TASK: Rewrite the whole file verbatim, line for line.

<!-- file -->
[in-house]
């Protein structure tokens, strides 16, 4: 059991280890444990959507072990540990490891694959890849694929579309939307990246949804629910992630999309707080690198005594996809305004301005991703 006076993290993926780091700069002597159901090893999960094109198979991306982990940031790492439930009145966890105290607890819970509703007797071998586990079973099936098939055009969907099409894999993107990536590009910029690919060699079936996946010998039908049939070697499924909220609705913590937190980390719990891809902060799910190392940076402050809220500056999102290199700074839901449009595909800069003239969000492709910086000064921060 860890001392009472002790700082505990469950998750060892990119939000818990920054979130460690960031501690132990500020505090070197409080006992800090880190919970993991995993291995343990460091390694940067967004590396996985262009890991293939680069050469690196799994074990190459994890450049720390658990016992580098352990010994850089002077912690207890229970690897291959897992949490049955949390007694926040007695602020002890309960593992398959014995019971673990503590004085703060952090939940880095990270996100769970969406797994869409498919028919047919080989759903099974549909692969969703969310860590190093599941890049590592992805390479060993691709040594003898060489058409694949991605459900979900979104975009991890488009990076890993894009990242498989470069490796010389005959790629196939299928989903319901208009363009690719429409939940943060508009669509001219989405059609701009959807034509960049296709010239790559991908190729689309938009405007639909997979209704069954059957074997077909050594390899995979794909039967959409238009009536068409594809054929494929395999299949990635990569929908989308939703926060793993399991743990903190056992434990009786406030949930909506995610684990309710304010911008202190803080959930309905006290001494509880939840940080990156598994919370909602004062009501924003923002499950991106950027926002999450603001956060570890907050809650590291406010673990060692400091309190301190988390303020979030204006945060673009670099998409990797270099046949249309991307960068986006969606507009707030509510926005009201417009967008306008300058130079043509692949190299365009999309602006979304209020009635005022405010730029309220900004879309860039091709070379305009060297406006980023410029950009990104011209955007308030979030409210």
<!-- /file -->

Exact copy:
[in-house]
């Protein structure tokens, strides 16, 4: 059991280890444990959507072990540990490891694959890849694929579309939307990246949804629910992630999309707080690198005594996809305004301005991703 006076993290993926780091700069002597159901090893999960094109198979991306982990940031790492439930009145966890105290607890819970509703007797071998586990079973099936098939055009969907099409894999993107990536590009910029690919060699079936996946010998039908049939070697499924909220609705913590937190980390719990891809902060799910190392940076402050809220500056999102290199700074839901449009595909800069003239969000492709910086000064921060 860890001392009472002790700082505990469950998750060892990119939000818990920054979130460690960031501690132990500020505090070197409080006992800090880190919970993991995993291995343990460091390694940067967004590396996985262009890991293939680069050469690196799994074990190459994890450049720390658990016992580098352990010994850089002077912690207890229970690897291959897992949490049955949390007694926040007695602020002890309960593992398959014995019971673990503590004085703060952090939940880095990270996100769970969406797994869409498919028919047919080989759903099974549909692969969703969310860590190093599941890049590592992805390479060993691709040594003898060489058409694949991605459900979900979104975009991890488009990076890993894009990242498989470069490796010389005959790629196939299928989903319901208009363009690719429409939940943060508009669509001219989405059609701009959807034509960049296709010239790559991908190729689309938009405007639909997979209704069954059957074997077909050594390899995979794909039967959409238009009536068409594809054929494929395999299949990635990569929908989308939703926060793993399991743990903190056992434990009786406030949930909506995610684990309710304010911008202190803080959930309905006290001494509880939840940080990156598994919370909602004062009501924003923002499950991106950027926002999450603001956060570890907050809650590291406010673990060692400091309190301190988390303020979030204006945060673009670099998409990797270099046949249309991307960068986006969606507009707030509510926005009201417009967008306008300058130079043509692949190299365009999309602006979304209020009635005022405010730029309220900004879309860039091709070379305009060297406006980023410029950009990104011209955007308030979030409210």